Presented by State Opera
Reviewed 24 Oct 2017
Die Fledermaus is one of the most popular and well-known of the operettas. Filled with recognizable and delightful music, based around a plot of unmitigated silliness, it is a work with which much fun can be had.
State Opera, under the direction of David Lampard, has certainly done that. Johann Strauss II’s 1874 original has been updated with a modern, Beverly Hills setting. Lampard himself has adapted the dialogue from Lindy Hume’s English translation, and for the most part this works very well. The comic nature of the piece allows for contemporary references and additional stage business, such as Adele’s obsession with Instagram. It is only in Act III where it is over-done, and the constant movie references become repetitive and predictable, somewhat labouring the joke.
Lampard’s design is simple but effective, and is given depth by Judith Branford’s wonderful costuming and Nathan Luscombe’s beautiful lighting design.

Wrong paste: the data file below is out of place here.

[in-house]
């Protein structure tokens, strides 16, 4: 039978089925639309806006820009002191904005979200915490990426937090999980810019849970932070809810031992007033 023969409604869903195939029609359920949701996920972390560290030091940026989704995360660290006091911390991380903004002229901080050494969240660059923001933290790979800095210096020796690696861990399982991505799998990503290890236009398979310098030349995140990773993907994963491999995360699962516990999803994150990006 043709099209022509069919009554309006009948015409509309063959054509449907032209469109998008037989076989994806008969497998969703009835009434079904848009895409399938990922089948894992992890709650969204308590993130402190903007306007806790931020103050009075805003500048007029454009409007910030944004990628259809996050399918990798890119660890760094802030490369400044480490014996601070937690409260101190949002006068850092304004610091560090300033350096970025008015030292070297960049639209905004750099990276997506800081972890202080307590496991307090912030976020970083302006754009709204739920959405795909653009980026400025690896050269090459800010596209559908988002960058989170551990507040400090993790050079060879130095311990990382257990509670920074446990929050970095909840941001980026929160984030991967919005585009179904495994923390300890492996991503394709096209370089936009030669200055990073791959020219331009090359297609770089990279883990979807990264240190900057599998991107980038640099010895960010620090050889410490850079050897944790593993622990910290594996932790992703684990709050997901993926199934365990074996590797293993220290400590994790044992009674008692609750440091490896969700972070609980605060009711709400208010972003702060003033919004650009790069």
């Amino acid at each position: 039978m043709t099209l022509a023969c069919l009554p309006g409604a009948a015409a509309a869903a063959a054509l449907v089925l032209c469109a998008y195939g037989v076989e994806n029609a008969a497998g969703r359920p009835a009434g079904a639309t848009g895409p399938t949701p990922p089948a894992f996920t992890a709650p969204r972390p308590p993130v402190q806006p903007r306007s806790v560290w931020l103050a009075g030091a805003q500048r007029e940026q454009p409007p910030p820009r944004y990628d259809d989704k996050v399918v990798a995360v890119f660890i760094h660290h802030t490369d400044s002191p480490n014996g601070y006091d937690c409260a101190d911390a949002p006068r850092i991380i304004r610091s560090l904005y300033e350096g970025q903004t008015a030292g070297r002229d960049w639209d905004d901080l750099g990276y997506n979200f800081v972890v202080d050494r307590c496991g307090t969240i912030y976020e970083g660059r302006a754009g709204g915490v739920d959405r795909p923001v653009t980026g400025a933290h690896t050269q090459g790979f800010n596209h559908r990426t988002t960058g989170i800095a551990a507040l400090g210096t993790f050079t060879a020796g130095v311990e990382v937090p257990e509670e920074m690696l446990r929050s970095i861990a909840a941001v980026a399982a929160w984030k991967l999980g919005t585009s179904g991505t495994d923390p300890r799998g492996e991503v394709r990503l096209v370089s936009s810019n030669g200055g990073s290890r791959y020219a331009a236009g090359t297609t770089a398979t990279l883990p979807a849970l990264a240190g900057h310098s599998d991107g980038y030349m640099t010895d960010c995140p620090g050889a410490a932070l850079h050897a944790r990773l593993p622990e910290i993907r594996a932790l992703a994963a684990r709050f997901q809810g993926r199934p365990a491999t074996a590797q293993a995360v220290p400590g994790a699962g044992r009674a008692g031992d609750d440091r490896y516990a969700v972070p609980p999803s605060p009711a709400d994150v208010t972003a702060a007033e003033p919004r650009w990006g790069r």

Adam Goodburn gives a solid performances as Gabriel, and he and the always reliable Desiree Frahn as Rosalinda, work the chemistry well. Sarah-Jane Pattichis is a stand-out as Adele, demonstrating both strong comedic acting and a beautiful voice. Although she did strain on a couple of the higher notes, her top register was mostly clear, sweet and powerful.
Completing the cast are Karina Jay as Ida, Beau Sandford as Alfredo, Joshua Rowe as Dr Falke, Andrew Turner as Dr Blind, Rosanne Hosking as Prince Orlovsky and the brilliant Rod Schultz, demonstrating his physical comedy once again, as Frosch. The cast were all in fine voice, and bounced off each other, clearly having enormous fun. The State Opera Chorus, which never fails to deliver, once again showed how they work together with passion, energy and exquisite voices.
With the Adelaide Art Orchestra under the baton of Nicholas Braithwaite, the music could not have been in more capable hands.
This is a deliciously enjoyable night in the theatre. Funny, melodious, colourful and accessible, it is a great choice for younger patrons, or for opera “virgins”.
Reviewed by Tracey Korsten